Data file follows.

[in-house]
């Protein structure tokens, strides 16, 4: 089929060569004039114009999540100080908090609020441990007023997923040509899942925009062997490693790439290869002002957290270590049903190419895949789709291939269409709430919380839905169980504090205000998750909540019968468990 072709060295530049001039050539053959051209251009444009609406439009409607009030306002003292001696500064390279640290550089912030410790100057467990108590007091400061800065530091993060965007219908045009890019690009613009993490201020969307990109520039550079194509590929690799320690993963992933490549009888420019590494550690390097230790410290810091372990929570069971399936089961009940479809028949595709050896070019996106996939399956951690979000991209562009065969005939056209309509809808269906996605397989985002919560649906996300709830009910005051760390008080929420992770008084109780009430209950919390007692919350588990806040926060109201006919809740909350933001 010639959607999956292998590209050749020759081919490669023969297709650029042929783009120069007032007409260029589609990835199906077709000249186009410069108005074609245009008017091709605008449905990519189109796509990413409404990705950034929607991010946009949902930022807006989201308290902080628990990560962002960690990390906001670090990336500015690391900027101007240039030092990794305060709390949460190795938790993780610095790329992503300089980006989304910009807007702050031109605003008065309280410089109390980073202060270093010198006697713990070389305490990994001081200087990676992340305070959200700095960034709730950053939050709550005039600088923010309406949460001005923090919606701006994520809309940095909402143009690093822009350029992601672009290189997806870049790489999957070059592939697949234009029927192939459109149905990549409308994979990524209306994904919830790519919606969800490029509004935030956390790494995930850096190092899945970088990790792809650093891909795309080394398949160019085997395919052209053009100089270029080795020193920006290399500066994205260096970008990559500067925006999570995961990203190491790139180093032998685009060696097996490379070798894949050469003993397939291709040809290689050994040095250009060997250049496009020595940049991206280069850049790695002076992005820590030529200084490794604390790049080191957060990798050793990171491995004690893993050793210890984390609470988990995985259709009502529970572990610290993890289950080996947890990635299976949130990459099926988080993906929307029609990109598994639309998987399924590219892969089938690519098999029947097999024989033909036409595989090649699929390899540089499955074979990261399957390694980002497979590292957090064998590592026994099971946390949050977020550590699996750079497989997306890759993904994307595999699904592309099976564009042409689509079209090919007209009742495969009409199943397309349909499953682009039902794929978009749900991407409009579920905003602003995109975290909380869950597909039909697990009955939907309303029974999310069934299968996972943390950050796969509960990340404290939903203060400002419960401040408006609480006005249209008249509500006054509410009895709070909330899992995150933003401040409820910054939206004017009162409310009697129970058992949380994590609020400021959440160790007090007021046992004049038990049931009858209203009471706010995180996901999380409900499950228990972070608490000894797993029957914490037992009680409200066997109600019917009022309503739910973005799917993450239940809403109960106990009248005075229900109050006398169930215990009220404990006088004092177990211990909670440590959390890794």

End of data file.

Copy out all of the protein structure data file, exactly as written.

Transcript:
[in-house]
């Protein structure tokens, strides 16, 4: 089929060569004039114009999540100080908090609020441990007023997923040509899942925009062997490693790439290869002002957290270590049903190419895949789709291939269409709430919380839905169980504090205000998750909540019968468990 072709060295530049001039050539053959051209251009444009609406439009409607009030306002003292001696500064390279640290550089912030410790100057467990108590007091400061800065530091993060965007219908045009890019690009613009993490201020969307990109520039550079194509590929690799320690993963992933490549009888420019590494550690390097230790410290810091372990929570069971399936089961009940479809028949595709050896070019996106996939399956951690979000991209562009065969005939056209309509809808269906996605397989985002919560649906996300709830009910005051760390008080929420992770008084109780009430209950919390007692919350588990806040926060109201006919809740909350933001 010639959607999956292998590209050749020759081919490669023969297709650029042929783009120069007032007409260029589609990835199906077709000249186009410069108005074609245009008017091709605008449905990519189109796509990413409404990705950034929607991010946009949902930022807006989201308290902080628990990560962002960690990390906001670090990336500015690391900027101007240039030092990794305060709390949460190795938790993780610095790329992503300089980006989304910009807007702050031109605003008065309280410089109390980073202060270093010198006697713990070389305490990994001081200087990676992340305070959200700095960034709730950053939050709550005039600088923010309406949460001005923090919606701006994520809309940095909402143009690093822009350029992601672009290189997806870049790489999957070059592939697949234009029927192939459109149905990549409308994979990524209306994904919830790519919606969800490029509004935030956390790494995930850096190092899945970088990790792809650093891909795309080394398949160019085997395919052209053009100089270029080795020193920006290399500066994205260096970008990559500067925006999570995961990203190491790139180093032998685009060696097996490379070798894949050469003993397939291709040809290689050994040095250009060997250049496009020595940049991206280069850049790695002076992005820590030529200084490794604390790049080191957060990798050793990171491995004690893993050793210890984390609470988990995985259709009502529970572990610290993890289950080996947890990635299976949130990459099926988080993906929307029609990109598994639309998987399924590219892969089938690519098999029947097999024989033909036409595989090649699929390899540089499955074979990261399957390694980002497979590292957090064998590592026994099971946390949050977020550590699996750079497989997306890759993904994307595999699904592309099976564009042409689509079209090919007209009742495969009409199943397309349909499953682009039902794929978009749900991407409009579920905003602003995109975290909380869950597909039909697990009955939907309303029974999310069934299968996972943390950050796969509960990340404290939903203060400002419960401040408006609480006005249209008249509500006054509410009895709070909330899992995150933003401040409820910054939206004017009162409310009697129970058992949380994590609020400021959440160790007090007021046992004049038990049931009858209203009471706010995180996901999380409900499950228990972070608490000894797993029957914490037992009680409200066997109600019917009022309503739910973005799917993450239940809403109960106990009248005075229900109050006398169930215990009220404990006088004092177990211990909670440590959390890794």